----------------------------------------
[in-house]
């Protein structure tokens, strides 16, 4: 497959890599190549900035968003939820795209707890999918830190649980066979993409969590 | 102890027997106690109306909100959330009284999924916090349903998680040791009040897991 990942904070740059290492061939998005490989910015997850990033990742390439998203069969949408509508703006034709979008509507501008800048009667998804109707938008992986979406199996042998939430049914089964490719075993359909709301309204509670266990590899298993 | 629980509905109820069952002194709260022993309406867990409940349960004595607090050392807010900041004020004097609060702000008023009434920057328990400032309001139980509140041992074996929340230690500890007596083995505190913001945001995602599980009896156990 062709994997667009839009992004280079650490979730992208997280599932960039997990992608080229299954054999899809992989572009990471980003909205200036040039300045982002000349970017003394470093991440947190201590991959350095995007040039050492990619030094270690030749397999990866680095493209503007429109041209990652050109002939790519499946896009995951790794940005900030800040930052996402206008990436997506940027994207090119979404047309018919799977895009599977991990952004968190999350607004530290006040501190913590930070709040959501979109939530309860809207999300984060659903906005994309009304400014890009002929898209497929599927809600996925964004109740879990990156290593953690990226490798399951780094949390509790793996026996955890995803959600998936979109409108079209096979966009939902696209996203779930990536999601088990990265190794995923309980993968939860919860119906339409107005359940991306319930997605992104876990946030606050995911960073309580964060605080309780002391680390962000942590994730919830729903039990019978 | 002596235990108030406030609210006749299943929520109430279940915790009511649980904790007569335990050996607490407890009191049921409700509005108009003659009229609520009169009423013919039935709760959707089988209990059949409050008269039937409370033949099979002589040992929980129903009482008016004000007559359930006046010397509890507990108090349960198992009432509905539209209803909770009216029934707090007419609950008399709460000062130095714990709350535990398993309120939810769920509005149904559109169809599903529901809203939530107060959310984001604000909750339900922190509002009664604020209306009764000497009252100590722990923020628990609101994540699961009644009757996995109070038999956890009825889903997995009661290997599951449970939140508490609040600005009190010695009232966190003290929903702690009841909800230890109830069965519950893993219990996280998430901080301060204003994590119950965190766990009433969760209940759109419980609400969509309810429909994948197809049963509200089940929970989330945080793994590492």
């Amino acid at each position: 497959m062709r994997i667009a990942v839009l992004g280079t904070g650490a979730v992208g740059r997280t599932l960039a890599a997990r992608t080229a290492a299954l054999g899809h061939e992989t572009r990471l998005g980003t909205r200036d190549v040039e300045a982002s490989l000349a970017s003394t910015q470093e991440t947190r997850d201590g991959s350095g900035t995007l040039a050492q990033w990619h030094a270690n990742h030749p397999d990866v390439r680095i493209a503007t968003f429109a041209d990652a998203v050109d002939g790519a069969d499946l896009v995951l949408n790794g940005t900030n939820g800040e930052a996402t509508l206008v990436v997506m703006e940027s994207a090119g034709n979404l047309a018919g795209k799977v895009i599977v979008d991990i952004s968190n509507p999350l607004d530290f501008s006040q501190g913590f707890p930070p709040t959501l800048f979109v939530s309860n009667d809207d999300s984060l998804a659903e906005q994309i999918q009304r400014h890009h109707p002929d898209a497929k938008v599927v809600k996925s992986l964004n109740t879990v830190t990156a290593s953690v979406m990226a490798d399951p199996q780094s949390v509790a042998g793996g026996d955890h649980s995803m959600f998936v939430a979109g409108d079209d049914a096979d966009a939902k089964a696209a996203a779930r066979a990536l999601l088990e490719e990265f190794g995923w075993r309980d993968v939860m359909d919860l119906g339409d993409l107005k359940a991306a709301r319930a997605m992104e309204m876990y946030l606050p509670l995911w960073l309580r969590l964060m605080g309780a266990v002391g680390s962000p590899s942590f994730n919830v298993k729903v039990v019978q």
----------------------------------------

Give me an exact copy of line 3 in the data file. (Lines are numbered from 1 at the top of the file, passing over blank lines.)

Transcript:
């Amino acid at each position: 497959m062709r994997i667009a990942v839009l992004g280079t904070g650490a979730v992208g740059r997280t599932l960039a890599a997990r992608t080229a290492a299954l054999g899809h061939e992989t572009r990471l998005g980003t909205r200036d190549v040039e300045a982002s490989l000349a970017s003394t910015q470093e991440t947190r997850d201590g991959s350095g900035t995007l040039a050492q990033w990619h030094a270690n990742h030749p397999d990866v390439r680095i493209a503007t968003f429109a041209d990652a998203v050109d002939g790519a069969d499946l896009v995951l949408n790794g940005t900030n939820g800040e930052a996402t509508l206008v990436v997506m703006e940027s994207a090119g034709n979404l047309a018919g795209k799977v895009i599977v979008d991990i952004s968190n509507p999350l607004d530290f501008s006040q501190g913590f707890p930070p709040t959501l800048f979109v939530s309860n009667d809207d999300s984060l998804a659903e906005q994309i999918q009304r400014h890009h109707p002929d898209a497929k938008v599927v809600k996925s992986l964004n109740t879990v830190t990156a290593s953690v979406m990226a490798d399951p199996q780094s949390v509790a042998g793996g026996d955890h649980s995803m959600f998936v939430a979109g409108d079209d049914a096979d966009a939902k089964a696209a996203a779930r066979a990536l999601l088990e490719e990265f190794g995923w075993r309980d993968v939860m359909d919860l119906g339409d993409l107005k359940a991306a709301r319930a997605m992104e309204m876990y946030l606050p509670l995911w960073l309580r969590l964060m605080g309780a266990v002391g680390s962000p590899s942590f994730n919830v298993k729903v039990v019978q």